Este julio mi tía va a dar a luz. | This July my aunt is going to give birth

Este septiembre mis abuelos se van a jubilar. | This September my grandparents are going to retire.

More on dates in Spanish

Hopefully this little guide has given you a good idea about what the months in Spanish are and how to use them! If you want to have a practise now using them in context, why not give Clozemaster a try?

Challenge yourself with Clozemaster

Test your skills and see what you’ve learned from this article by playing a selection of sentences with Spanish month names.

Sign up here to save your progress and start getting fluent with thousands of Spanish sentences at Clozemaster.

Clozemaster has been designed to help you learn the language in context by filling in the gaps in authentic sentences. With features such as Grammar Challenges, Cloze-Listening, and Cloze-Reading, the app will let you emphasize all the competencies necessary to become fluent in Spanish.

Take your Spanish to the next level. Click here to start practicing with real Spanish sentences!

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Months of the Year in Spanish

Words for the months are very similar in English and Spanish thanks to their common heritage:

  • enero — January
  • febrero — February
  • marzo — March
  • abril — April
  • mayo — May
  • junio — June
  • julio — July
  • agosto — August
  • septiembre, setiembre — September
  • octubre — October
  • noviembre — November
  • diciembre — December

Key Takeaways: The Months in Spanish

  • The names of the months of year in English and Spanish are similar because they come from the age of the Roman Empire.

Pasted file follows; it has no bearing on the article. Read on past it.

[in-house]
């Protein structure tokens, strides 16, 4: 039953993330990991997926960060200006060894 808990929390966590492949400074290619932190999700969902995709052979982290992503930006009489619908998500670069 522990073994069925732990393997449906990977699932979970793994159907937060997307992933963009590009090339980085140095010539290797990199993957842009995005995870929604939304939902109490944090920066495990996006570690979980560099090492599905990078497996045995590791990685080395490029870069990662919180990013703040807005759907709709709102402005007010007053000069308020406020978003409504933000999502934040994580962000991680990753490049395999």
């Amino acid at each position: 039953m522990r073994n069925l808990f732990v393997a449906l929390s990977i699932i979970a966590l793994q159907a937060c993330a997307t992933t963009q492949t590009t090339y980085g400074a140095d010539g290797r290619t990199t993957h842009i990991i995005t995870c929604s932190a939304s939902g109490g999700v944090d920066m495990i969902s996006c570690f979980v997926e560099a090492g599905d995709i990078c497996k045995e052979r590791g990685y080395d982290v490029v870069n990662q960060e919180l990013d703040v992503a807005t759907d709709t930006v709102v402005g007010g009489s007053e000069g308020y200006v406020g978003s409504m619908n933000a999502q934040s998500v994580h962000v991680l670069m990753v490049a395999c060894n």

• Names of the months in Spanish are masculine and not normally capitalized.
  • The most common pattern for writing dates in Spanish is "number + de + month + de + year."

Grammar of the Months in Spanish

All of the names for months are masculine, although it usually isn't necessary to use the article el except when giving specific dates, and then the el comes before the number rather than the month.

Note that unlike in English, the names of the months are not capitalized in Spanish (except at the beginning of a sentence or composition title).

Three months have adjective forms: abrileño (pertaining to April), marzal (pertaining to March), and agosteño (pertaining to August). Example: Las lluvias abrileñas de nuestro país son persistentes. (The April rains in our country are persistent.)

How to Write Dates in Spanish

The most common way of giving dates is following this pattern: el 1 de enero de 2000. For example: La Declaración de Independencia de los EE.UU. fue ratificada por el Congreso Continental el 4 de julio de 1776 en Filadelfia. (The U.S. Declaration of Independence was ratified by the Continental Congress on July 4, 1776, in Philadelphia.) As in that example, the word "on" in an "on + date" phrase does not have to be translated to Spanish.

Otherwise, the names of months are used similarly to the structure in English:

  • Abril es el cuarto mes del año. (April is the fourth month of the year.)
  • Asturias registró el febrero más seco y cálido desde 1990. (Asturias recorded the driest, warmest February since 1990.)
  • Un año bisiesto es uno con 366 días en vez de 365. Cada cuatro años, febrero tiene un día más. (A leap year is one with 366 days instead of 356. Every four years, February has an extra day.)